May 4 2021 Tuesday of the Fifth Week of Easter
May 4 2021
Tuesday of the Fifth Week of Easter
Optional memorial St Conleth, bishop
1st Reading: Acts 14:19-28
Paul is stoned and left for dead; but survives to continue his ministry
Jews came over from Antioch and Iconium and won over the crowds. Then they stoned Paul and dragged him out of the city, supposing that he was dead. But when the disciples surrounded him, he got up and went into the city. The next day he went on with Barnabas to Derbe.
After they had proclaimed the good news to that city and had made many disciples, they returned to Lystra, then on to Iconium and Antioch. There they strengthened the souls of the disciples and encouraged them to continue in the faith, saying, “It is through many persecutions that we must enter the kingdom of God.” And after they had appointed elders for them in each church, with prayer and fasting they entrusted them to the Lord in whom they had come to believe.
Then they passed through Pisidia and came to Pamphylia. When they had spoken the word in Perga, they went down to Attalia. From there they sailed back to Antioch, where they had been commended to the grace of God for the work that they had completed. When they arrived, they called the church together and related all that God had done with them, and how he had opened a door of faith for the Gentiles. And they stayed there with the disciples for some time.
Responsorial: Psalm 144: 10-13, 21
R./: Your friends tell the glory of your reign, o Lord.
All your creatures shall thank you, O Lord,
and your friends shall repeat their blessing.
They shall speak of the glory of your reign
and declare your might, O God,
to make known to men your mighty deeds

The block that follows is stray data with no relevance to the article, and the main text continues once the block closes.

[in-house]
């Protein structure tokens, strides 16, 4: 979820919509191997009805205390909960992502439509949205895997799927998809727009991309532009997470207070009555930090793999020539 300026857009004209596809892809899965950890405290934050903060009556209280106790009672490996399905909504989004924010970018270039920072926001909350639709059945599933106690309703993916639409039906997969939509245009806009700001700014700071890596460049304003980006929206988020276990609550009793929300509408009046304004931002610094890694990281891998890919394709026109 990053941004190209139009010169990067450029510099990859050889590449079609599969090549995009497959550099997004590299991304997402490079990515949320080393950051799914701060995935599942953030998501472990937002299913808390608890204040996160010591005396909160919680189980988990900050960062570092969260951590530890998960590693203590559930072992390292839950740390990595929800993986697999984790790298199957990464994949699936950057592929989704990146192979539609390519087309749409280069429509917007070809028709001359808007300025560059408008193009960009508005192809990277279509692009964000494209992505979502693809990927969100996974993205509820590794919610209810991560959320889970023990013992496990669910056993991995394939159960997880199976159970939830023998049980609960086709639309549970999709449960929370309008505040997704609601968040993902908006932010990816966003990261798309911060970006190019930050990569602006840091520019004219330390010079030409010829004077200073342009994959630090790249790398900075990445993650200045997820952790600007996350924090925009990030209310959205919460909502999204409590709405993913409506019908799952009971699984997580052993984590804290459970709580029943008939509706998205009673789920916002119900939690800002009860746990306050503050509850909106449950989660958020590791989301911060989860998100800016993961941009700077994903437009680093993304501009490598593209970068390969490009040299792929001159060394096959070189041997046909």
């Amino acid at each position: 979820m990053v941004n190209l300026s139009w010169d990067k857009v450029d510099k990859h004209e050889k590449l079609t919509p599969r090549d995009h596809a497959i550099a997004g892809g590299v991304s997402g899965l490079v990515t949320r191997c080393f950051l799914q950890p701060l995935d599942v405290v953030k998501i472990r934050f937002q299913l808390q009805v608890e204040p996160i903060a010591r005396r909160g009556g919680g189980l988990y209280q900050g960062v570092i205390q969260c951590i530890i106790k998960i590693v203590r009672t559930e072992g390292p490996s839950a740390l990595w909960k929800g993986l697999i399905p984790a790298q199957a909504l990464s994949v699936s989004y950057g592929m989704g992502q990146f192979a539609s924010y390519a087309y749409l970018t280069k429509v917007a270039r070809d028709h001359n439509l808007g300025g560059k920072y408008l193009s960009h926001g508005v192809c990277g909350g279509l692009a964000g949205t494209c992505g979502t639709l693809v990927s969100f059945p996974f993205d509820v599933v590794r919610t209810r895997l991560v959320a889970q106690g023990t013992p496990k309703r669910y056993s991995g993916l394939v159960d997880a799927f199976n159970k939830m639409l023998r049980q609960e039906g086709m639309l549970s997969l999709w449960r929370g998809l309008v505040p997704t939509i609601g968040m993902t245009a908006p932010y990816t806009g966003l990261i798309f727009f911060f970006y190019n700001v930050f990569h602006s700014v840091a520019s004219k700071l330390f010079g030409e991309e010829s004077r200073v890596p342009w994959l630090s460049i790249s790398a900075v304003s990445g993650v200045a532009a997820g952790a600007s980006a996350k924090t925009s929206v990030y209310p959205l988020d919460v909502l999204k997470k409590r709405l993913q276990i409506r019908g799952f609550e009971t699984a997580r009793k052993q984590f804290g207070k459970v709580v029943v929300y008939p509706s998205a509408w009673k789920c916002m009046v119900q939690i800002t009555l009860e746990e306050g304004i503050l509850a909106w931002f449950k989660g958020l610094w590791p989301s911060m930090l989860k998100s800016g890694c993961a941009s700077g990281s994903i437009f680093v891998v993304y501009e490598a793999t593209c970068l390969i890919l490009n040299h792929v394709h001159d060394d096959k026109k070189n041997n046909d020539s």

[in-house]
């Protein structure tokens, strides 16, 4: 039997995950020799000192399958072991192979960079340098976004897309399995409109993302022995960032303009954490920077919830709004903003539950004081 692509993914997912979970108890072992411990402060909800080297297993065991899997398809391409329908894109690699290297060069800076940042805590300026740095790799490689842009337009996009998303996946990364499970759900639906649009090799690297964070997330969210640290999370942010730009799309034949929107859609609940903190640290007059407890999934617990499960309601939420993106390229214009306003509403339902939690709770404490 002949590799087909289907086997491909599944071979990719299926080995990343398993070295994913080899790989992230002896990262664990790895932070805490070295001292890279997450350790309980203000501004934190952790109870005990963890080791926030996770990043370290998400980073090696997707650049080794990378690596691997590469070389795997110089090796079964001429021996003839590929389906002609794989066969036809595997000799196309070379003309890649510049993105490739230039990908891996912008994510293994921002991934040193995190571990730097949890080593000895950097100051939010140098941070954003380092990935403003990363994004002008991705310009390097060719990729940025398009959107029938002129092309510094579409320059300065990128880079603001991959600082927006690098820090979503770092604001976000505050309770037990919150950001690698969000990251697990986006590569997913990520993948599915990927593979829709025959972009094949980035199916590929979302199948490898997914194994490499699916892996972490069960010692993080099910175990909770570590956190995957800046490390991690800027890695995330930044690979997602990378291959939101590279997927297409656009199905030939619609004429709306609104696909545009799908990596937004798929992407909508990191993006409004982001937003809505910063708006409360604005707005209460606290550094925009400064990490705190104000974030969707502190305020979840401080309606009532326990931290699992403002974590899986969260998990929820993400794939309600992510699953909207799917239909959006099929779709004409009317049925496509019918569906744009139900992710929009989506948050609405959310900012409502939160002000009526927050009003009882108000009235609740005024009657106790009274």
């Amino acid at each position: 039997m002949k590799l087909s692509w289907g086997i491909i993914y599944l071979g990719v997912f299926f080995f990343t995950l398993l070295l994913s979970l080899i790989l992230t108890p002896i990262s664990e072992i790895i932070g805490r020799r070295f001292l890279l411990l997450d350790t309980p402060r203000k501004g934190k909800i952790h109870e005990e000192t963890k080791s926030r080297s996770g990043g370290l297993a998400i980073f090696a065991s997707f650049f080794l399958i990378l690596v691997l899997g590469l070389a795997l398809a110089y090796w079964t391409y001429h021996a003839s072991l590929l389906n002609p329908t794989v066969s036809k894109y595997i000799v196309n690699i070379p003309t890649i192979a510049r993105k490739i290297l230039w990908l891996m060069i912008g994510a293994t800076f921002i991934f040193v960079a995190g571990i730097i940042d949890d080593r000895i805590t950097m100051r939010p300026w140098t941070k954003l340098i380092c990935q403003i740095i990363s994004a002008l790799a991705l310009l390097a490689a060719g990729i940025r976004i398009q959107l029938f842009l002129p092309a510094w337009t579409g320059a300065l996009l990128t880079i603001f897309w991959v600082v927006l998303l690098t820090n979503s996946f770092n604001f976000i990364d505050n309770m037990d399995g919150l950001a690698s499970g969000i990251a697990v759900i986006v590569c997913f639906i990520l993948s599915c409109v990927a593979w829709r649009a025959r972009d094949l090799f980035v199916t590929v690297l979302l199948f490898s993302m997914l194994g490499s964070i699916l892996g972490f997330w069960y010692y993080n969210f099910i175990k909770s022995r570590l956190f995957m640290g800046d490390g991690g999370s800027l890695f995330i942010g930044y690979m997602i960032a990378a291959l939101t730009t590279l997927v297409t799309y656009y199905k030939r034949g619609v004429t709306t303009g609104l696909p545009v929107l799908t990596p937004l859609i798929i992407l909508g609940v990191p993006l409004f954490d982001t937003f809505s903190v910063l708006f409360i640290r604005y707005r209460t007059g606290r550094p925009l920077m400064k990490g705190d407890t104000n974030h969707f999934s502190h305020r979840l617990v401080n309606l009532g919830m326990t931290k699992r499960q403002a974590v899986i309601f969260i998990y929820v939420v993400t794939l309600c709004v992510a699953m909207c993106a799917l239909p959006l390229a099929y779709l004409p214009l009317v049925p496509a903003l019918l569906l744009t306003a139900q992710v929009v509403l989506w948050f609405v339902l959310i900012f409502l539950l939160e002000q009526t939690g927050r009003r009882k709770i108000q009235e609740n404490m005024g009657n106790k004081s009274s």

and the glorious splendour of your reign. (R./)
Yours is an everlasting kingdom;
your rule lasts from age to age. (R./)
Let me speak the praise of the Lord,
let all mankind bless his holy name for ever,
for ages unending. (R./)
Gospel: John 14:27-31
Peace I leave with you; my peace I give to you
Jesus said, “Peace I leave with you; my peace I give to you. I do not give to you as the world gives. Do not let your hearts be troubled, and do not let them be afraid. You heard me say to you, “I am going away, and I am coming to you.” If you loved me, you would rejoice that I am going to the Father, because the Father is greater than I. And now I have told you this before it occurs, so that when it does occur, you may believe.
I will no longer talk much with you, for the ruler of this world is coming. He has no power over me; but I do as the Father has commanded me, so that the world may know that I love the Father. Rise, let us be on our way.”
Channels of encouragement
When Jesus speaks of going away he is looking toward the cross and the resurrection. After his sacrifice he will be in heaven with the Father and the Spirit. Like the apostle Thomas we sometimes feel: “Lord, we do not know where you are going. How can we know the way?” Although Jesus has gone away we are asked to walk in his footsteps, trusting that his way leads to eternal life.
One way to follow him is a kind of mindfulness, letting us become more aware of the spirit within us. Here is where God’s temple is found, the Holy of Holies, with the covenant written in our hearts. Here we can listen to the word that requires our response. Jesus speaks with us and calls us “friends.” We truly want to follow his way, making him our compass in life.
Paul and Barnabas moved out to new territory, to live in places that seemed outside the range of God’s people but were not really so. They needed great courage in order to bring those people to Jesus. As Paul put it, “We must undergo many trials to enter the reign of God.” But along with bravery, we are also called to promote peace. This means forgiving others, accepting differences, building bridges. His words remain, “Peace is my gift to you. Do not be afraid.”
We have just heard a fine description of the ministry of Paul and Barnabas. Visiting small churches that were struggling in a pagan environment, they put fresh heart into the people, encouraging them to persevere in the faith. In the gospel Jesus does something similar. He urged his disciples who were distressed at the prospect of losing him, ‘Do not let your hearts be troubled or afraid.’
Pope Francis has urge us to be joyful in living by our faith. In this we can depend on the Holy Spirit. Among the names of the Holy Spirit are Comforter and Advocate, so we pray to him, ‘Heal our wounds, our strength renew; On our dryness pour thy dew.’